The Research Institute also has core facilities which offer the following state-of-the-art services to researchers: Biostatistics, DNA Sequencing, Functional Genomics, High Throughput Genotyping and Sequencing, Morphology, Flow Cytometry, Clinical Research Services, Transgenic and Embryonic Stem Cell, and Viral Vector.
The Research Institute boasts more than 160 Principal Investigators, 1,000 employees and occupies more than 800,000 square feet of research space. Research faculty members also hold faculty appointments at The Ohio State University. Should a fellow’s area of interest lie outside the scope of The Research Institute, resources of the general university academic community can be made available.
Important aspects of the PCCM fellows’ research experience at Nationwide Children's Hospital include:
Research months are all call-free.
First year trainees will receive an orientation to The Research Institute and The Ohio State University academic communities including tours of relevant facilities and an overview of the ongoing research in each Center.
We offer a comprehensive and highly structured mentor matching program, insuring that fellows are aware of (and take full advantage of) the diverse academic opportunities at Nationwide Children's Hospital.
PCCM fellows have regular Scholarship Oversight Committees, with representation from senior clinical and basic scientists, providing research and career development guidance to augment that provided by individual research mentors.
The Research Institute at Nationwide Children's Hospital offers an Institute-wide didactic research curriculum tailored specifically to clinical fellows. This series teaches subjects related to research methodologies, principles of biostatistics, grantsmanship, and academic career development.
PCCM fellows will have the following academic goals during their fellowships:
First year: Selection of an area of interest; matching with an appropriate mentor; development of a hypothesis and research plan.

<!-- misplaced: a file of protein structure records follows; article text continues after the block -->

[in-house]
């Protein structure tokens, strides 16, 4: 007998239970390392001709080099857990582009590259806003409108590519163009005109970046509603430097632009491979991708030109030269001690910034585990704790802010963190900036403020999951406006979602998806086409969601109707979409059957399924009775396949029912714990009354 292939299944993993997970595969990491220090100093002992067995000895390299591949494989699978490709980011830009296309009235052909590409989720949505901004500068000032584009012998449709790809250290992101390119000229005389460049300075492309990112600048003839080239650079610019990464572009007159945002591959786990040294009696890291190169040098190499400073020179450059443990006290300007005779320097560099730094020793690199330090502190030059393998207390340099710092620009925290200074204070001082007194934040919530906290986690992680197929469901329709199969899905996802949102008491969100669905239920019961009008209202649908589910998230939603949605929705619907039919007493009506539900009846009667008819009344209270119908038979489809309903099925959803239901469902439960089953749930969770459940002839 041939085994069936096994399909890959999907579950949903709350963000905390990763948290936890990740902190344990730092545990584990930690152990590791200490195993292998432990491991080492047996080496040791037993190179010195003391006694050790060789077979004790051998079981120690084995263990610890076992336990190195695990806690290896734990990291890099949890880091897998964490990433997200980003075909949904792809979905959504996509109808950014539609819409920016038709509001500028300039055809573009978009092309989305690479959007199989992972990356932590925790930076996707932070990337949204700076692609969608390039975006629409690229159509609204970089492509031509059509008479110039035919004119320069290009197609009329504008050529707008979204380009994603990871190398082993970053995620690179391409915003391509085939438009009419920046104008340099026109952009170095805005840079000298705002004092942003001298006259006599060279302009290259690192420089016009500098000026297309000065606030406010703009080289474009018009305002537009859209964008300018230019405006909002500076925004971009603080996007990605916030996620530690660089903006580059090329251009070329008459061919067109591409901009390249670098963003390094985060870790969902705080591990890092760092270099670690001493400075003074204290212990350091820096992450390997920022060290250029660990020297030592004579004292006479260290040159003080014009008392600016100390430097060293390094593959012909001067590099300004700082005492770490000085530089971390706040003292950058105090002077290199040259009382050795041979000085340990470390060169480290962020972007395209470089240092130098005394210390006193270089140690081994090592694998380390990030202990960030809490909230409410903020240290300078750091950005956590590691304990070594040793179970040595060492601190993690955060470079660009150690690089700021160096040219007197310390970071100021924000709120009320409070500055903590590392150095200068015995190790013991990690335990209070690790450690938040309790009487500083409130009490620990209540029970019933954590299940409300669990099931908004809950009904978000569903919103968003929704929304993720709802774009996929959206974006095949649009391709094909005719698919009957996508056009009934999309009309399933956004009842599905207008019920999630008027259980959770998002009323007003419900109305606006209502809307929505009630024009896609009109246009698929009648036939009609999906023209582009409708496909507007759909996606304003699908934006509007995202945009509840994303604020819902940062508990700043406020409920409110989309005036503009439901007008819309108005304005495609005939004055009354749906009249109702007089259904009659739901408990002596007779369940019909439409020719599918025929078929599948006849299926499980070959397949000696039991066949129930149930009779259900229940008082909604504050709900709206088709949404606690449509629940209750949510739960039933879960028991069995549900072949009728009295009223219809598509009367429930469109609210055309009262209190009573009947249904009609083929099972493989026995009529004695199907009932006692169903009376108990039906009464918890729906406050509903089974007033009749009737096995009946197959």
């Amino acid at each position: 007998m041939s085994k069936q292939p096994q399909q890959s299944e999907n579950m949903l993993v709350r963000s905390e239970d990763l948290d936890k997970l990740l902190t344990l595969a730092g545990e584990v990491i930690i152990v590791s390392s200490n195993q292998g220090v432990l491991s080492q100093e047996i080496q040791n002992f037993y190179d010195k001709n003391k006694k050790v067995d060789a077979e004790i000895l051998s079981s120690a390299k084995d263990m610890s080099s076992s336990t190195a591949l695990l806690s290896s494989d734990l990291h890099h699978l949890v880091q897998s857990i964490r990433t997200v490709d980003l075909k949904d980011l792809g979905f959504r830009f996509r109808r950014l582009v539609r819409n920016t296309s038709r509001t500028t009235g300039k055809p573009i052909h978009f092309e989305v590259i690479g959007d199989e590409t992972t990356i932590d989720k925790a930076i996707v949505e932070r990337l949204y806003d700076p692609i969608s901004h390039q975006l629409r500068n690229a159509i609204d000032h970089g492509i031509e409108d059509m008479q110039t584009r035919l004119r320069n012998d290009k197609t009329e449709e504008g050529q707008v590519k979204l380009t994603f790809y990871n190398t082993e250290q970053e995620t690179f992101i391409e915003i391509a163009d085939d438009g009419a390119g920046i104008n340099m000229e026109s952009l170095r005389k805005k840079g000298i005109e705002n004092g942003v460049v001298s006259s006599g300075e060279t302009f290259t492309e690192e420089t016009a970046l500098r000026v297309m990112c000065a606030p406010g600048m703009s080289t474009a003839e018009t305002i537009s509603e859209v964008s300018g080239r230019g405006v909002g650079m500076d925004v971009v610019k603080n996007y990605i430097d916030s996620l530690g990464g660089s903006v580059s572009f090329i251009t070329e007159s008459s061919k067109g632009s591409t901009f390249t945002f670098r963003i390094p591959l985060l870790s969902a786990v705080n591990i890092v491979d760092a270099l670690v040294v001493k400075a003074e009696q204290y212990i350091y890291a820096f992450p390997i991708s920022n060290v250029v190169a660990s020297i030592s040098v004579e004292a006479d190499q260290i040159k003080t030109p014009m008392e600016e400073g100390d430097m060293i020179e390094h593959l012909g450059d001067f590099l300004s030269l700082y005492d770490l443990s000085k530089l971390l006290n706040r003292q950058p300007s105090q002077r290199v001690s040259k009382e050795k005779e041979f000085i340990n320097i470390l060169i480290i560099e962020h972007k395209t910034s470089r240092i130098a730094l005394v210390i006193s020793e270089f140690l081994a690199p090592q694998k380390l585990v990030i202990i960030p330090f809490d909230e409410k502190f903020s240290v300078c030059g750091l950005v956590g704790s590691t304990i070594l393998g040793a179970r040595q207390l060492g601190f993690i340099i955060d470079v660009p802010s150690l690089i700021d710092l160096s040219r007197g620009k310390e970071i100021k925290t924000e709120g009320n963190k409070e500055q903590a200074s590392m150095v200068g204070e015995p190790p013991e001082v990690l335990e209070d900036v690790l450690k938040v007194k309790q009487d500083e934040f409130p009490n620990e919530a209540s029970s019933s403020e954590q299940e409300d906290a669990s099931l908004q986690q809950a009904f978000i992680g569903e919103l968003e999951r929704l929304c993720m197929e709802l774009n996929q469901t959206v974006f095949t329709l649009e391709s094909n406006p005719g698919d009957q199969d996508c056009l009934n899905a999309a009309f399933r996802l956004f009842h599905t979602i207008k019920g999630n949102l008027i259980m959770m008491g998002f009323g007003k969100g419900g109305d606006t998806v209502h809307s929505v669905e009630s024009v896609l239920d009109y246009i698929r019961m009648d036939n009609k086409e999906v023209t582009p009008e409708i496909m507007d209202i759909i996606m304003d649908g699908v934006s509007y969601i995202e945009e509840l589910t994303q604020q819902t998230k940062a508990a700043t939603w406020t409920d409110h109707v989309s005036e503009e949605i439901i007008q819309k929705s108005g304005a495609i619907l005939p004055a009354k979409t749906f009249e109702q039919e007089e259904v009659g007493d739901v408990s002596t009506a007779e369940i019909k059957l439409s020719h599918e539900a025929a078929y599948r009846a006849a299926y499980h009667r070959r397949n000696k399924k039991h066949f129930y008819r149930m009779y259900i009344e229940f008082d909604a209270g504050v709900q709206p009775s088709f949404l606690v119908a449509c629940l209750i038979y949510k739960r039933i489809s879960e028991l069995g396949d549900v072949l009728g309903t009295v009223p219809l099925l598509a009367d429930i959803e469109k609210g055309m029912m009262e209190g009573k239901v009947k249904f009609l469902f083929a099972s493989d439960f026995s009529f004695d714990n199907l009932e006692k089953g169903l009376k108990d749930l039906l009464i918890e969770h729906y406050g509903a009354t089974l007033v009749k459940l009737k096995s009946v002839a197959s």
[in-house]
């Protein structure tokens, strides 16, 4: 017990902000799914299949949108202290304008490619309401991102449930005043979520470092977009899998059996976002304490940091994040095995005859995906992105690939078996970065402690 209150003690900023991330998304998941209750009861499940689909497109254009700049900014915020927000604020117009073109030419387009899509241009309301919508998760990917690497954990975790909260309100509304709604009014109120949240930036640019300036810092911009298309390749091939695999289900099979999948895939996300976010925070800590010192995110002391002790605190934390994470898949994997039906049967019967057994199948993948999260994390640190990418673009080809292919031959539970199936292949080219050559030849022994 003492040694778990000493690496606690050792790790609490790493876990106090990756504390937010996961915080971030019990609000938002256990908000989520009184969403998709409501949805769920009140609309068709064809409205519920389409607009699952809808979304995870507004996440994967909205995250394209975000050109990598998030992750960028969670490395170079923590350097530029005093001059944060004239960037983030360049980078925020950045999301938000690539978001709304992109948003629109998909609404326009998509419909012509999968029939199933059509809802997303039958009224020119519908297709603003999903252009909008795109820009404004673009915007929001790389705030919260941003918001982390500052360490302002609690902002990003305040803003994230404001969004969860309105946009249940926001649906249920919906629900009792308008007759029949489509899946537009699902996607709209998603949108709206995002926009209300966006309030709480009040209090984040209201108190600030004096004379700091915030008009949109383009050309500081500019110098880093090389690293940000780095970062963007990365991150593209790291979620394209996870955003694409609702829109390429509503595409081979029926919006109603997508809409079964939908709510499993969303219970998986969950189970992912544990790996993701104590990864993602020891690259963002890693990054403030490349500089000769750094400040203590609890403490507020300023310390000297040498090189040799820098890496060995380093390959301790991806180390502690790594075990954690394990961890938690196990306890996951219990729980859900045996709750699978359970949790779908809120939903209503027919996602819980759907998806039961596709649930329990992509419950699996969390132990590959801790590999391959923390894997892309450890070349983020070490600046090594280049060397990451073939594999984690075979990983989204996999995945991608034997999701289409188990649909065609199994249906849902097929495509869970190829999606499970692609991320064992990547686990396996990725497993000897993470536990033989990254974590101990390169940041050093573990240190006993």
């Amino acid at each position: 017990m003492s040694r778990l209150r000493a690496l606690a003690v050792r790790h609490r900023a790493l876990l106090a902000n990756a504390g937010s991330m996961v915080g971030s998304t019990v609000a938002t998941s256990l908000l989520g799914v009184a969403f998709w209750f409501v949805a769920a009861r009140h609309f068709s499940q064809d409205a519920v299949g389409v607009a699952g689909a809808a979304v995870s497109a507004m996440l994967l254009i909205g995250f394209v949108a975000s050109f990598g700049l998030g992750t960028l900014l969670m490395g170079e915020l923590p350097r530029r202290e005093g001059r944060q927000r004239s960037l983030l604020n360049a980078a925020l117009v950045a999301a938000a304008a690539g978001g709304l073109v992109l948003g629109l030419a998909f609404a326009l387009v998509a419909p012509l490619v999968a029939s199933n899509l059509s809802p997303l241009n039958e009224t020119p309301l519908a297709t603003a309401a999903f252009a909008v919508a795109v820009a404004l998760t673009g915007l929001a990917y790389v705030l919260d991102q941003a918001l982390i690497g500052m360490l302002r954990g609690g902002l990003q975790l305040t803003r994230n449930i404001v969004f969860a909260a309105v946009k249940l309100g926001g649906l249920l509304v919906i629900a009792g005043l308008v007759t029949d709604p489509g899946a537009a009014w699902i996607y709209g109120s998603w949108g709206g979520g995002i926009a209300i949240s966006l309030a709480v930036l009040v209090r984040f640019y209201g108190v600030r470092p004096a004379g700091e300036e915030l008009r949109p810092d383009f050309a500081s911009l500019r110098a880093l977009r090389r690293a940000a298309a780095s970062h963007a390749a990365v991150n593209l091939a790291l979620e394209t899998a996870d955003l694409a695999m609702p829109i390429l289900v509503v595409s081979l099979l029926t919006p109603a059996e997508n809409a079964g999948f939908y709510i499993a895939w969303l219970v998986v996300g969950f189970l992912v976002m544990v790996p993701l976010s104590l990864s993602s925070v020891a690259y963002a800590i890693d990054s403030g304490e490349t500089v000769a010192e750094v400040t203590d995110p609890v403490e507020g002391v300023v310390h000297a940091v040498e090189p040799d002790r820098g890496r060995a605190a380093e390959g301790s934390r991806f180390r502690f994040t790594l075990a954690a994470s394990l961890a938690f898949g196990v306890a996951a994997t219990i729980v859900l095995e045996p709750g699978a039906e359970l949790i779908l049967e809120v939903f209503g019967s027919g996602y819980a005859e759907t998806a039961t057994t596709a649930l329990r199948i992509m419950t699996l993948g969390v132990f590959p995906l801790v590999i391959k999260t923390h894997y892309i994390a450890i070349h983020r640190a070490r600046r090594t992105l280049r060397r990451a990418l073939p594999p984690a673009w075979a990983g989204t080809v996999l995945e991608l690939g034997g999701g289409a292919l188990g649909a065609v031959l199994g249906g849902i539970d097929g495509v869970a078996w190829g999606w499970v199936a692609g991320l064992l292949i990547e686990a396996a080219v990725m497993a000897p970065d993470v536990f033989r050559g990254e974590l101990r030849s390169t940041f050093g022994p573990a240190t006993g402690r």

Second year: Research plan implementation with collection of data and preliminary data analyses; presentation of early findings at a minimum of one national meeting.
Third year: Completion of data collection and analyses; preparation of manuscript(s) for publication; presentation of findings at a minimum of two national meetings.
We expect the Pediatric Critical Care Medicine subspecialty trainees to become fully integrated into the research program of their chosen mentor and will have appropriate resources made available to them. Trainees will not be responsible for securing their own research funding. Competitive intramural seed grant funding is available, however, for trainees who wish to augment their research projects and gain experience with the grant writing process.
A variety of Masters-level degree programs including Masters of Public Health and Masters of Clinical Research are available through The Ohio State University.
Twice-weekly acute care management seminars give way in the early part of the year to a series of weekly seminars on a broad array of topics with relevance to pediatric critical care medicine, given by experts in each field. Fellows are expected to organize and present at our twice-monthly journal club and monthly morbidity and mortality conferences. In addition, core competency lecture series are presented at Nationwide Children's Hospital and The Research Institute.